September 16, 2018
At a recent screening of the box office hit Crazy Rich Asians, sponsored by the Los Angeles Chapter of the Asian American Journalists Association, I sat next to actor Tim Lounibos. It was truly a landmark film - actors who look like us! After 25 years of a drought of Hollywood films featuring Asian Americans - could this be a moment of change? If $100+million dollar box office clout proves that Asian faces can sell movie tickets, let's hope this continues.
We asked Tim for his commentary on this moment in time. - Suzanne Joe Kai
It’s an amazing time
The past several weeks have been absolutely amazing for the Asian American entertainment industry. Crazy Rich Asians blew past $100 million at the box office in less than three weeks, becoming the most successful rom-com in almost a decade on its way to surely cracking the top ten all-time list for that genre.
To All the Boys I’ve Loved Before is a huge success on Netflix to the point where it has actually raised the popularity of the Japanese yogurt drink Yakult and the stock value of the company who produces it.
Searching had the second highest per-screen box office average in its opening week, trailing only CRA, and more than doubled its distributor’s box office expectations.
As a result, Hollywood has begun greenlighting Asian American projects left and right, and is being more inclusive in casting Asian American actors in general. It’s an amazing time, one to be celebrated.
Yet, thoughts of African American actor Geoffrey Owens dominate my mind.
His recent Trader Joe’s job-shaming has brought attention to how difficult it is today to make a living as an actor. The general public, for the most part, has a very skewed perspective. If people watch actors in the movies or on shows and recognize them in public, they conclude that those actors are well off—that they’re living the high life. If you’re an actor who’s made it to the top of the profession, this very well could be the case (at least, while you’re at that top); but for the vast majority of actors, this is sadly and laughingly not the situation—and for Asian American actors in particular, well, let me share my story.
Working for that big break
I came to Hollywood in the early 90s. To pay the bills, I was a waiter, then a tennis instructor for young kids, did some temp work, and finally worked at a place that put on casting director/agent showcases for actors. In 1993 and 1994, I landed acting roles with enough regularity to leave my day job, something over 90 percent of actors couldn’t do at the time. For the next fifteen years, I was one of the lucky ones, but barely. And in order to achieve this, I was an acting jack-of-all-trades: film/tv supporting roles, commercials, video games, corporate training videos, voice over looping gigs (where you provide the vocal tracks for all the background/extra performers in a project): whatever I could do to pay those bills until my big break. Some years I made a solid middle-class living, others I squeaked by with the help of revolving credit and loans; but by 2009, a career in acting became absolutely unsustainable, especially as the main breadwinner of a family of four. My tax return—which included a lead role in a very worthwhile independent film (Diana Lee Inosanto’s “The Sensei”)—sported an acting salary that, including residuals from almost 15 years of work, was under $10,000 and was probably still better off than most of my AA acting brothers and sisters.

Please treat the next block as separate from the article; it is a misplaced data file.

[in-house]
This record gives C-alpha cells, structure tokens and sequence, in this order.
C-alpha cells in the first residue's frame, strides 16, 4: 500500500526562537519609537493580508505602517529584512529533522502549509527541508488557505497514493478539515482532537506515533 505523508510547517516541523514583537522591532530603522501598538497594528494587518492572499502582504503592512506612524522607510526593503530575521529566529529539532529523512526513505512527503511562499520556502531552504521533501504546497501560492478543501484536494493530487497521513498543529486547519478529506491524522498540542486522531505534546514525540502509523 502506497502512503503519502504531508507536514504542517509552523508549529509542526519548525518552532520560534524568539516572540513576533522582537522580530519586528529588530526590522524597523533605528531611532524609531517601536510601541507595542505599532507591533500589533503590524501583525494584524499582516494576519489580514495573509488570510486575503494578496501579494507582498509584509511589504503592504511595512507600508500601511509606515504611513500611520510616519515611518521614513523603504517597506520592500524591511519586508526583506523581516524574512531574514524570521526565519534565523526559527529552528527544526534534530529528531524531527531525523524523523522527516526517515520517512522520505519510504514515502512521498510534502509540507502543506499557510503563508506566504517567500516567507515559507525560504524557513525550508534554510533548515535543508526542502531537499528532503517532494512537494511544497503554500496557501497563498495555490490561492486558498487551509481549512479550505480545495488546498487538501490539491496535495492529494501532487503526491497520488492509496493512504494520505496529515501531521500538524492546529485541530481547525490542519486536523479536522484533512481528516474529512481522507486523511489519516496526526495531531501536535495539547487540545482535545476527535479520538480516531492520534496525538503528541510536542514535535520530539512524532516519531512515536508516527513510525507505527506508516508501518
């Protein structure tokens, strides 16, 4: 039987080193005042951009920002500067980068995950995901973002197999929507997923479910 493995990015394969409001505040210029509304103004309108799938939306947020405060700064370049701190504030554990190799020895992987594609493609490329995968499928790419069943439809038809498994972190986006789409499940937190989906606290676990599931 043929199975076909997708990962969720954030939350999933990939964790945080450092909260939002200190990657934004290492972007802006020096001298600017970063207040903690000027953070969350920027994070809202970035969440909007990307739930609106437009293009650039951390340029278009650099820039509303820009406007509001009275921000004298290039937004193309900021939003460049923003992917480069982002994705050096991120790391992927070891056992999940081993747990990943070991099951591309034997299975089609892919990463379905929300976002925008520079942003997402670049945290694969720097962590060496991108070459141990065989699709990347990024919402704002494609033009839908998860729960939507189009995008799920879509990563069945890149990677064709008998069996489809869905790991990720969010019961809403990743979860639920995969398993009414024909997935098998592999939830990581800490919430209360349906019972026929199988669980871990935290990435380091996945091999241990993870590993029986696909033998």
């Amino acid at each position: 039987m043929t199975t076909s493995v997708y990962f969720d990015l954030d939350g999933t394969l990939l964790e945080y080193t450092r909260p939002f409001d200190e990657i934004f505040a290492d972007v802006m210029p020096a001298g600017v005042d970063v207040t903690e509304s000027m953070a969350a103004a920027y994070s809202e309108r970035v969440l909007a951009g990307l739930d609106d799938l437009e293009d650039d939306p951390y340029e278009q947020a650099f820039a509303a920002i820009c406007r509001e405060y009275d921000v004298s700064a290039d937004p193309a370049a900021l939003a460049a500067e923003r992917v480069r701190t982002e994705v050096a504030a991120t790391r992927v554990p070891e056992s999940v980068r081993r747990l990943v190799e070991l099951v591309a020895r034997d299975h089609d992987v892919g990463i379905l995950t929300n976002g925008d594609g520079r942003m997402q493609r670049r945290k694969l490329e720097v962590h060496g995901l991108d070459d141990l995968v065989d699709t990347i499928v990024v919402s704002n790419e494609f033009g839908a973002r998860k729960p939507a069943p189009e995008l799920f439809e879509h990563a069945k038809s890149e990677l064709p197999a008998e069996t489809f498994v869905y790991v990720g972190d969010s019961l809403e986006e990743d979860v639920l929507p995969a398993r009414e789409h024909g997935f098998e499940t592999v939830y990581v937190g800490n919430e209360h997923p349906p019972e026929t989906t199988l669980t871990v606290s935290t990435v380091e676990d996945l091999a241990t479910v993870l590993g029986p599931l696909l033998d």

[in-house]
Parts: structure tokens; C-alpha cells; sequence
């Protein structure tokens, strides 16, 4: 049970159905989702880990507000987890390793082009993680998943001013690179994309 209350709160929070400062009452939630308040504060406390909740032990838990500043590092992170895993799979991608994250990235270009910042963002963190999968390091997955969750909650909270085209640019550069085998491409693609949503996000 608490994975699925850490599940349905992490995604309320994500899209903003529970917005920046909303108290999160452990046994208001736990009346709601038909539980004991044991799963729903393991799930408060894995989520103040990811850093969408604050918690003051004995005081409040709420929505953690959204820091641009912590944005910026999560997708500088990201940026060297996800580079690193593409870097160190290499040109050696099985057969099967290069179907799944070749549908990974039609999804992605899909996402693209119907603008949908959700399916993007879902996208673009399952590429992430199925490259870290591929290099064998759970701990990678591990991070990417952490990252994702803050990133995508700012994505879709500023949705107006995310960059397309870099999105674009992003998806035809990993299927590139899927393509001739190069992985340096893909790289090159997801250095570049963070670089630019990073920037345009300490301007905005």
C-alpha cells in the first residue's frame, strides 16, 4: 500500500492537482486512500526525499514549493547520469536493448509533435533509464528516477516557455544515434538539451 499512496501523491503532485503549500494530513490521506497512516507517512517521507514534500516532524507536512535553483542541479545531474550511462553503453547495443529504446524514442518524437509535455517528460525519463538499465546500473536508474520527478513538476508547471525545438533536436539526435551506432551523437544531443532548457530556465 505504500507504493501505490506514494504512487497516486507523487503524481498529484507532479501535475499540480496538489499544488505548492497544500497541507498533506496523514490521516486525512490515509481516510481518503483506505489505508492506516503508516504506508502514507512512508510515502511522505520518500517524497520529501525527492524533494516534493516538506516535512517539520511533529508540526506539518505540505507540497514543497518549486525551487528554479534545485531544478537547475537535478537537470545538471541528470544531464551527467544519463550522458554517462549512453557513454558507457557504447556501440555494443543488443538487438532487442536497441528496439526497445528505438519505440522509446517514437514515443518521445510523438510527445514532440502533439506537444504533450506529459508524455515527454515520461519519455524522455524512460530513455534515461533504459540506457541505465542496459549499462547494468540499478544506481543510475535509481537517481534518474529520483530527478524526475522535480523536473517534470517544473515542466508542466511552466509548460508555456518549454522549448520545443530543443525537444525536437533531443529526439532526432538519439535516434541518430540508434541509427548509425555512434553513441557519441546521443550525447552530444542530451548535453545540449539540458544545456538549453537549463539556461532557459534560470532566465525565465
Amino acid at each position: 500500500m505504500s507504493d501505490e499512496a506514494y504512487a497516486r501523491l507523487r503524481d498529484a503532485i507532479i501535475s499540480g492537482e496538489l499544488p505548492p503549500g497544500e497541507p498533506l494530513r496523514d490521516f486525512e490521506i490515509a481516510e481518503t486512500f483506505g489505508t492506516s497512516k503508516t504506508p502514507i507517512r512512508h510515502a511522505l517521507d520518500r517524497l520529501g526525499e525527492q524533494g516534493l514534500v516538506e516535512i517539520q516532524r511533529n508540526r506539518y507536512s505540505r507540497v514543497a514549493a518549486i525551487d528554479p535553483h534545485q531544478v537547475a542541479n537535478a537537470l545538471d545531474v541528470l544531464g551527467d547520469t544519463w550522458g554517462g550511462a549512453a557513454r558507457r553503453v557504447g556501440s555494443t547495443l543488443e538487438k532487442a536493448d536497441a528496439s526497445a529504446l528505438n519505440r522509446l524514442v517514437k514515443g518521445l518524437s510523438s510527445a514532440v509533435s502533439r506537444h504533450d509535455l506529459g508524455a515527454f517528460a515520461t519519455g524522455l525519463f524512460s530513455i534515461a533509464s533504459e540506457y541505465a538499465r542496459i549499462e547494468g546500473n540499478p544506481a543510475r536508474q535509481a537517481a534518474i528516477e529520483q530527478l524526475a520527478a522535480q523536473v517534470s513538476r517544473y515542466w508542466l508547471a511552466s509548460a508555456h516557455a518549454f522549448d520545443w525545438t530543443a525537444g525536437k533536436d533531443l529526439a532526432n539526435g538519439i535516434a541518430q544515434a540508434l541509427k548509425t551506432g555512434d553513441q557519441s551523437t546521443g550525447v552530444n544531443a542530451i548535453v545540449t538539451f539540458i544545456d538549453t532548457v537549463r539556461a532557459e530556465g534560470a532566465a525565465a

Hollywood wasn’t ready
From a talent standpoint, it’s not like I was delusional in expecting to achieve that “big break.” It had been drilled into me by a number of acting coaches and books that the combination of talent, professionalism, looks, likeability, opportunism, and perseverence would pay off. Everyone gets their chance in Hollywood, according to them. It’s just a matter of being ready for it.
Well, I was ready. Various industry, mainstream, and community print media touted me as a leader of the new wave of stereotype-breaking, leading AA men following on the heels of Jason Scott Lee, Russell Wong, Dustin Nguyen, and Garrett Wang. A. Magazine put it best: “Asian Hollywood’s Young Man of the Moment – Tim Lounibos.”
Yet it turned out that it was Hollywood who wasn’t ready. Instead of AA leading men, they looked for sidekicks or delivery men or foreigners—roles I was either not right for or refused to do. More often than not, they just weren’t looking, and the reality is that you can’t feed a family (let alone oneself) on that, so I ended up leaving the business for seven years in order to get a full-time job in another industry where opportunities existed across the board and being a man’s man was actually appreciated, regardless of ethnicity.
More opportunities for AA actors?
That’s why I am fascinated and focused on the story of Geoffrey Owens, empathizing with him and all of my AA acting sisters and brothers who are waiters, custom jewelry makers, Uber and Lyft drivers, substitute teachers, and Trader Joe’s grocery baggers when they are not afforded the opportunity to work on a set. Will the current hunger in Hollywood for all things Asian—where execs are currently tripping over themselves to find more Asian content—change conditions for us, providing many more and actually career-sustaining opportunities? It remains to be seen.
For many of us, the day job will probably still be necessary. For others, hopefully we’ll begin, if not living the high life, to at least have the opportunity to make a living at what we love to do.
Tim Lounibos has been a professional Asian American Film/TV actor since 1993 and is recurring on the upcoming season for Amazon Studios’ Bosch. Previously, he was Development Director for aMedia, Producer of the Ammy Awards, Founder & Co-Artistic Director of Lodestone Theatre Ensemble, and Business Administrator for East West Players. www.imdb.me/timlounibosInstagram/Twitter: @timlounibos